Postgres Alias

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Introduction

When you’re working with data in PostgreSQL, you may find that the given names of columns and tables don’t always lend themselves to clear, readable results. Using a Postgres alias, or temporary name, for a column or table in your query can make your results more meaningful and easier to understand. In this article, we’ll take a closer look at the use of aliases in PostgreSQL and provide some examples to illustrate their use.

Prerequisite

You’ll need to have PostgreSQL installed and configured in order to test out the examples in this tutorial. If you haven’t already installed Postgres, you can download it here.

It’s also helpful to have some basic PostgreSQL knowledge before attempting to follow along with the article.

What is a Postgres Alias?

As we mentioned earlier, a Postgres alias is a temporary name given to a table, column or materialized view. We only use aliases during the execution of queries– aliases are not saved in the database or on disk. Aliases can help provide meaningful query results that are easier to read and understand.

Let’s look at the basic syntax used for an alias:

Column Alias

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SELECT <column_name> AS alias_name
FROM TABLE;

In the above syntax, we use the optional clause AS to assign an alias name for the target column ‘column_name’.

A few common uses of column aliases include:

  • They can be used with the ORDER BY and GROUP BY clauses.
  • They can be used with derived columns.
  • They can be used in the SELECT list of a SQL query.

Keep in mind that aliases should be written in all lowercase letters. If you need to include capital letters or special symbols in your alias, the name must be enclosed in quotes.

Table Alias

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SELECT
    list_of_column
FROM
    <table_name> AS alias_name;

The above syntax for a table alias is similar to the syntax for a column alias with its use of the optional clause ‘AS’.

Some common uses of table aliases include:

  • They can be used to qualify columns in a query that gathers data from multiple tables.
  • They’re necessary to qualify columns in a SELECT list for queries that include subqueries.
  • They can be used in WHERE, GROUP BY and ORDER BY clauses.

Creating Sample Dataset

In this section, we’ll create a sample dataset that we can use for demo purposes in this article.

First, we need to log in to the Postgres shell.

  • We can create a database using the command shown below:
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create database employeedb
  • We can then create tables for the database with the following SQL statement:
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CREATE TABLE IF NOT EXISTS employee (
    id SERIAL PRIMARY KEY,
    emp_id CHARACTER VARYING(100),
    emp_name CHARACTER VARYING(100),
    emp_age INTEGER,
    emp_gender CHARACTER VARYING(100),
    emp_department CHARACTER VARYING(100)
);

Once we have our table ready, we’ll insert our sample records:

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INSERT INTO employee (id,emp_id, emp_name, emp_age, emp_gender,emp_department)
VALUES
   (1,'EMP211','James Stacey',24, 'male', 'ict'),
   (2,'EMP212','William Rogers',25, 'male', 'ict'),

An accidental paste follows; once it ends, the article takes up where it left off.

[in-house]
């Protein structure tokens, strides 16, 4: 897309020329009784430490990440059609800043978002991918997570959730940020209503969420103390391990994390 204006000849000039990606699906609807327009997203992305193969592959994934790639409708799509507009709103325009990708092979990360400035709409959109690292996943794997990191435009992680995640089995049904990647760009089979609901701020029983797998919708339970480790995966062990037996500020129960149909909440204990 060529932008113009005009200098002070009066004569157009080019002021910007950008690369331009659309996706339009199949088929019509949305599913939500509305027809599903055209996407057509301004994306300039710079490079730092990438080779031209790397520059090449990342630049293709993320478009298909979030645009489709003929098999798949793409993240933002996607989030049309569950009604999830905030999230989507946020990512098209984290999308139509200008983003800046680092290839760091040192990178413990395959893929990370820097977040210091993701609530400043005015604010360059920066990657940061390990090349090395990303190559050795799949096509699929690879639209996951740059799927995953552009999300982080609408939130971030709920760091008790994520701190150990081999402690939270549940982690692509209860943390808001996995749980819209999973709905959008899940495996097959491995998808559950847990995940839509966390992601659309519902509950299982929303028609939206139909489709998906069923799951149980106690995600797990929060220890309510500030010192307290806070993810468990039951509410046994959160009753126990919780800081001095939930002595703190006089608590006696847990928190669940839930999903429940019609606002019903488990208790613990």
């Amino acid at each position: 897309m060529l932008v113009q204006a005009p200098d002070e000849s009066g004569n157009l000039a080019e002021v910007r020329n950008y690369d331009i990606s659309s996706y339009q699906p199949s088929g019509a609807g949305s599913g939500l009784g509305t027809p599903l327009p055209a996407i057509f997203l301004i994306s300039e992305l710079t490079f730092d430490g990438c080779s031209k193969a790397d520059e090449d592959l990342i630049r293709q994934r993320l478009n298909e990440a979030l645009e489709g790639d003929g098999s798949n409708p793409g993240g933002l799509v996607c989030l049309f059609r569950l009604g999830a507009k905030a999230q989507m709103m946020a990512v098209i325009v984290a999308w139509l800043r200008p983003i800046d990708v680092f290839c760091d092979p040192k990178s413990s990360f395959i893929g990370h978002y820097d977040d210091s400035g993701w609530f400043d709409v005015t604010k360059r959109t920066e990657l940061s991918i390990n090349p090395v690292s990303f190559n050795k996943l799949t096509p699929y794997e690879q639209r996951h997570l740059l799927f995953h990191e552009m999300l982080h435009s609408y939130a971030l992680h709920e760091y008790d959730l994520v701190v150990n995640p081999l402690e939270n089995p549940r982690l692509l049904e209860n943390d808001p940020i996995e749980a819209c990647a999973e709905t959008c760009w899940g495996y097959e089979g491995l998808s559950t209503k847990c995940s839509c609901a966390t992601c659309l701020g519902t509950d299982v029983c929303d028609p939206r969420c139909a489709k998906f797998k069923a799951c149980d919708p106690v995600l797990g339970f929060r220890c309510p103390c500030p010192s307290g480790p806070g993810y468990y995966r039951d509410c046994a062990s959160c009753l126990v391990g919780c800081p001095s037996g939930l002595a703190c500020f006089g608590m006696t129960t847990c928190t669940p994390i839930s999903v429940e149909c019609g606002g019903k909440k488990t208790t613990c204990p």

(3,'EMP213','Rose Stanley',24, 'female', 'marketing'),
   (4,'EMP214','Bernard Dimsey',22, 'male', 'training'),
   (5,'EMP215','John McNeil',21, 'male', 'marketing');

Our employee table should look something like this:

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 id | emp_id |    emp_name    | emp_age | emp_gender | emp_department
----+--------+----------------+---------+------------+----------------
  1 | MN023  | Rod Hendricks  |      43 | male       | finance
  2 | MN069  | Willie Tulliao |      33 | male       | training
  3 | MN073  | Kelvin Victa   |      32 | male       | ict
  4 | MN045  | Raymond Forma  |      36 | male       | training
  5 | MN011  | Romulo Despi   |      40 | male       | ict
(5 rows)

Column Alias Example

In this section, we’ll show you how to use aliases for columns. Here’s an example of a query that contains a column alias:

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SELECT emp_id, emp_name AS employee_name
FROM employee;

The syntax shown above will assign an alias called ’employee_name’ to the column ’emp_name’.

The output should look like the following:

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 emp_id | employee_name
--------+----------------
 MN023  | Rod Hendricks
 MN069  | Willie Tulliao
 MN073  | Kelvin Victa
 MN045  | Raymond Forma
 MN011  | Romulo Despi
(5 rows)

Table Alias Example

Next, we’ll show you how to use a table alias in a query:

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SELECT emp_name AS "Employee Name", emp_id AS "Employee ID"
FROM employee emp;

The output should look like this:

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 Employee Name  | Employee ID
----------------+-------------
 Rod Hendricks  | MN023
 Willie Tulliao | MN069
 Kelvin Victa   | MN073
 Raymond Forma  | MN045
 Romulo Despi   | MN011
(5 rows)

Conclusion

When you’re querying for data in PostgreSQL, it’s important that your results are returned in a format that’s easy to read and understand. You can help make your results clearer and more readable by assigning aliases to columns and tables in your query. In this article, we explained how to use a Postgres alias and walked through examples of both column aliases and table aliases. If you’ve been following along with this tutorial, you’ll be ready to make use of aliases in your own PostgreSQL queries.

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